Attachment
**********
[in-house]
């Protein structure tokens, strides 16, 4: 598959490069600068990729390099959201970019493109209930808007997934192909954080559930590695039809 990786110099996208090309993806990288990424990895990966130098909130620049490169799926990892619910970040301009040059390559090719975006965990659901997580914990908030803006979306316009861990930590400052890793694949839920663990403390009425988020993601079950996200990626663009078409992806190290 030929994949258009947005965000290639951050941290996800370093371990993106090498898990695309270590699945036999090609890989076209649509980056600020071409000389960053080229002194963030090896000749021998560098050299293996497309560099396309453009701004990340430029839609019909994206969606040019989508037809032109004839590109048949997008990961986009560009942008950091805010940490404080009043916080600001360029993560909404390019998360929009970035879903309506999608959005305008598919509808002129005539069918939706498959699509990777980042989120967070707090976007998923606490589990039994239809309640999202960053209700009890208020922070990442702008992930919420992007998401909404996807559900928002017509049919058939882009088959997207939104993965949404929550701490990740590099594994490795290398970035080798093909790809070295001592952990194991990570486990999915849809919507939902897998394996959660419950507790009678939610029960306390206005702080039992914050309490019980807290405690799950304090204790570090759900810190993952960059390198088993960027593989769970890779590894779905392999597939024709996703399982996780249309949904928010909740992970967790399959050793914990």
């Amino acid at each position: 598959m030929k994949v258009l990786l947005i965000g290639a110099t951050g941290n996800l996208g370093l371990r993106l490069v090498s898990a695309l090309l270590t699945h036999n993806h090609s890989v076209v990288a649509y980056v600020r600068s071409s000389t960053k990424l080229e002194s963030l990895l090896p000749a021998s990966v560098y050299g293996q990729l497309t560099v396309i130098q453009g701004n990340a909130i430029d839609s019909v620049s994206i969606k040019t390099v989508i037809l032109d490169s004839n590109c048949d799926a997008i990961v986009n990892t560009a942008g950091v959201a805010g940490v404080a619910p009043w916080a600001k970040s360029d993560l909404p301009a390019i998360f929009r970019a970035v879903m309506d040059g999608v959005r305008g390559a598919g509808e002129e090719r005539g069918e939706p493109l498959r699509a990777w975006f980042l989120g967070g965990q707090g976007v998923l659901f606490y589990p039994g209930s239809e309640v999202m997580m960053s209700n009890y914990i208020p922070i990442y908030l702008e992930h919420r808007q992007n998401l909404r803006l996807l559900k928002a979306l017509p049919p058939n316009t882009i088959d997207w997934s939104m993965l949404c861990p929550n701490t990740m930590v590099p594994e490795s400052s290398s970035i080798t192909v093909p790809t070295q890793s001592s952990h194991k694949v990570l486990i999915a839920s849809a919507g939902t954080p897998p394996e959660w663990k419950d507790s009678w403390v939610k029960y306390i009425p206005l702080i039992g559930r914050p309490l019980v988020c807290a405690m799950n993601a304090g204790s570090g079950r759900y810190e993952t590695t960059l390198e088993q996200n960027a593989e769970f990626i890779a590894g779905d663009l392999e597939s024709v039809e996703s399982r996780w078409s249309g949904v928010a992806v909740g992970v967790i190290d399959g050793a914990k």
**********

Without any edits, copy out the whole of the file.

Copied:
[in-house]
């Protein structure tokens, strides 16, 4: 598959490069600068990729390099959201970019493109209930808007997934192909954080559930590695039809 990786110099996208090309993806990288990424990895990966130098909130620049490169799926990892619910970040301009040059390559090719975006965990659901997580914990908030803006979306316009861990930590400052890793694949839920663990403390009425988020993601079950996200990626663009078409992806190290 030929994949258009947005965000290639951050941290996800370093371990993106090498898990695309270590699945036999090609890989076209649509980056600020071409000389960053080229002194963030090896000749021998560098050299293996497309560099396309453009701004990340430029839609019909994206969606040019989508037809032109004839590109048949997008990961986009560009942008950091805010940490404080009043916080600001360029993560909404390019998360929009970035879903309506999608959005305008598919509808002129005539069918939706498959699509990777980042989120967070707090976007998923606490589990039994239809309640999202960053209700009890208020922070990442702008992930919420992007998401909404996807559900928002017509049919058939882009088959997207939104993965949404929550701490990740590099594994490795290398970035080798093909790809070295001592952990194991990570486990999915849809919507939902897998394996959660419950507790009678939610029960306390206005702080039992914050309490019980807290405690799950304090204790570090759900810190993952960059390198088993960027593989769970890779590894779905392999597939024709996703399982996780249309949904928010909740992970967790399959050793914990």
């Amino acid at each position: 598959m030929k994949v258009l990786l947005i965000g290639a110099t951050g941290n996800l996208g370093l371990r993106l490069v090498s898990a695309l090309l270590t699945h036999n993806h090609s890989v076209v990288a649509y980056v600020r600068s071409s000389t960053k990424l080229e002194s963030l990895l090896p000749a021998s990966v560098y050299g293996q990729l497309t560099v396309i130098q453009g701004n990340a909130i430029d839609s019909v620049s994206i969606k040019t390099v989508i037809l032109d490169s004839n590109c048949d799926a997008i990961v986009n990892t560009a942008g950091v959201a805010g940490v404080a619910p009043w916080a600001k970040s360029d993560l909404p301009a390019i998360f929009r970019a970035v879903m309506d040059g999608v959005r305008g390559a598919g509808e002129e090719r005539g069918e939706p493109l498959r699509a990777w975006f980042l989120g967070g965990q707090g976007v998923l659901f606490y589990p039994g209930s239809e309640v999202m997580m960053s209700n009890y914990i208020p922070i990442y908030l702008e992930h919420r808007q992007n998401l909404r803006l996807l559900k928002a979306l017509p049919p058939n316009t882009i088959d997207w997934s939104m993965l949404c861990p929550n701490t990740m930590v590099p594994e490795s400052s290398s970035i080798t192909v093909p790809t070295q890793s001592s952990h194991k694949v990570l486990i999915a839920s849809a919507g939902t954080p897998p394996e959660w663990k419950d507790s009678w403390v939610k029960y306390i009425p206005l702080i039992g559930r914050p309490l019980v988020c807290a405690m799950n993601a304090g204790s570090g079950r759900y810190e993952t590695t960059l390198e088993q996200n960027a593989e769970f990626i890779a590894g779905d663009l392999e597939s024709v039809e996703s399982r996780w078409s249309g949904v928010a992806v909740g992970v967790i190290d399959g050793a914990k």